Well, it's almost here: the 66th Annual Business & Industry Day at The Greens of Greenville. Image having the privilege of coordinating the longest running community event of its kind. I hope that I make the day as enjoyable as previous years. While the event has seen many changes over the years, this is still a great outing to bring together business and community leaders in a relaxed atmosphere. While the weather may prove unkind, it's the one thing we can't control. We still plan to have an enjoyable day.
We see teamwork on the course, but there is also teamwork behind the scenes. The success of B&I Day is due to the continued support of our sponsors, players and volunteers. This year's Birdie Sponsors are Greenville Savings Bank and UPMC Horizon, and our Par Sponsor is ILSCO Extrusions. Many hours go into planning an event of this caliber, I feel a sense of accomplishment when I witness everyone having a good time.
It is encouraging to see the many people who support the initiatives of the GAEDC and GACC. Proceeds help us with the vital mission of promoting economic development and community promotions.
Sunshine laws, also known as open-meeting laws or public-records laws, support government transparency and accountability, allowing citizens to know what goes on when government officials transact public business. As the majority of county municipalities, the Borough of Greenville holds a council work session and a regular council meeting, and both of these meetings are open to the public. Regular council meetings are held the second Monday of the month with the work session held the previous Thursday.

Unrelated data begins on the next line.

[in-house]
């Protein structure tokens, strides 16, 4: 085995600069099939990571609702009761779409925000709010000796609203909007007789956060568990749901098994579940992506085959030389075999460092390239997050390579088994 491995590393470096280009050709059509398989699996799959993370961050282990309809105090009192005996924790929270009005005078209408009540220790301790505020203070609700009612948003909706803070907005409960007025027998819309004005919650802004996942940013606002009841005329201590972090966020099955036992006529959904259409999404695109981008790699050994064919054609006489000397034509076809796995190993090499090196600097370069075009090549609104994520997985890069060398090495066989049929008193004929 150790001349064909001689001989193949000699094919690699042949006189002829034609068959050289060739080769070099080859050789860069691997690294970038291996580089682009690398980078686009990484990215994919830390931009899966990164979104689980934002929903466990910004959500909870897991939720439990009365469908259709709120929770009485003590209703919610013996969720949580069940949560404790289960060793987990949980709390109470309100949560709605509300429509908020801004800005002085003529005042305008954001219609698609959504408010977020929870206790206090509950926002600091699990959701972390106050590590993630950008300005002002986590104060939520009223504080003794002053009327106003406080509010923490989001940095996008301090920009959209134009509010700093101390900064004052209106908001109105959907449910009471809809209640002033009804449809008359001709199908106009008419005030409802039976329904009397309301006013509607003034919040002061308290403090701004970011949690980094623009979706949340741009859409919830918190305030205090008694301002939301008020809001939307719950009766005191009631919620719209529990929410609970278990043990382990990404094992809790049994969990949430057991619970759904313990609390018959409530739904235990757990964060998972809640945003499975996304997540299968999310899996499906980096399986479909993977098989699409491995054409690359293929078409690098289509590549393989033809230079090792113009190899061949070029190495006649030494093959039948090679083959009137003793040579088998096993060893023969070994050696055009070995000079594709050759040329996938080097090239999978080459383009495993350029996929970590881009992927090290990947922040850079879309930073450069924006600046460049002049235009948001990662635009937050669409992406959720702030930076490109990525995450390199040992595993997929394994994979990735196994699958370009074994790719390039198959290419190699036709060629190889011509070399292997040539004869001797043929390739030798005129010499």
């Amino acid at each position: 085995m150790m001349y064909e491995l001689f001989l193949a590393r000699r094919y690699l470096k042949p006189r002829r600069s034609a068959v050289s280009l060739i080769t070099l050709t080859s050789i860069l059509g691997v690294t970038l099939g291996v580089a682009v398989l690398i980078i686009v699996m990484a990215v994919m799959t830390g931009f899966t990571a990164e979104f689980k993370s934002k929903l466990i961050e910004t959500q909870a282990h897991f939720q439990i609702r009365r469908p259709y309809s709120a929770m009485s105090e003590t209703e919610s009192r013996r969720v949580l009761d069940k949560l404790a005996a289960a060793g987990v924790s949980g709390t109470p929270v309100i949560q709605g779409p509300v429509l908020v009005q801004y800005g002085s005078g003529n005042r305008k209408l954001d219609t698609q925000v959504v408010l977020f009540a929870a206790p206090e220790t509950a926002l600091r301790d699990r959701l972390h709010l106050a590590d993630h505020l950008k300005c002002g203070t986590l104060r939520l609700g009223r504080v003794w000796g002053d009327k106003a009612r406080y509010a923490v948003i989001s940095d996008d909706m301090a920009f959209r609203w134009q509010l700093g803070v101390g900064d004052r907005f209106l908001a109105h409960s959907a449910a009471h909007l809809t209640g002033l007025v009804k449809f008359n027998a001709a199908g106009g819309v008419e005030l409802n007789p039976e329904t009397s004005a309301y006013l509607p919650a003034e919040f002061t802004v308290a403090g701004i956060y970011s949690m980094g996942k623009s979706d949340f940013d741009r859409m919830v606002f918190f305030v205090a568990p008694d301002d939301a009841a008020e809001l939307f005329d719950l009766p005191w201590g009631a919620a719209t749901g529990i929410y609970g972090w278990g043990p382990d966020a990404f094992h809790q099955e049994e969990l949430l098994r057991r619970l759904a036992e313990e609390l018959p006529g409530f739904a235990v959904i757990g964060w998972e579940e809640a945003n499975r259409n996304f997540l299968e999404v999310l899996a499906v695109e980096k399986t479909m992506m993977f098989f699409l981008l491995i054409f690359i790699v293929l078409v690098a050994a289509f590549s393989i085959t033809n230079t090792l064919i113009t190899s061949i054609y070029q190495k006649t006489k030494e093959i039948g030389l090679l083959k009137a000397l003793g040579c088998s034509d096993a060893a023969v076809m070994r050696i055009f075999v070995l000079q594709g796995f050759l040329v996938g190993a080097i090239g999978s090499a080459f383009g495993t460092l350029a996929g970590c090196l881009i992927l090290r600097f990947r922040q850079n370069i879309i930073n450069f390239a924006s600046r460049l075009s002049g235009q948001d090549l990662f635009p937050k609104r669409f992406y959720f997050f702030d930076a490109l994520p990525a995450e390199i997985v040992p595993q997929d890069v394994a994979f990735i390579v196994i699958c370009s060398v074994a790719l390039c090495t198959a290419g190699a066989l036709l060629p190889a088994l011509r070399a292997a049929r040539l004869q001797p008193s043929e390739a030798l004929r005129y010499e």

According to the law, advance notice of the meetings must be given. The Record Argus publishes meeting dates on the bottom left corner of the front page. The Borough also posts the dates on their web page under the "Borough Information" tab. There is a link on the home page that directs users to a portal containing agendas and minutes from previous meetings as well as other public documents.
An important differentiating note here is that deliberation surrounding motions occurs during work sessions, and the actual vote happens at the regular council meetings. Public comments are heard at the beginning of the meeting and then again at the end of the meeting. However, any comments given at the end of the meeting must pertain to agenda items discussed during the meeting. If you are attending a regular council meeting and want to voice a concern, visitors have the floor during the beginning of the meeting and are each given five minutes to speak.
Local government is for everyone. Local government is responsible to its citizens, and they want to make sound decisions regarding community needs and the best use of resources to create a sustainable community.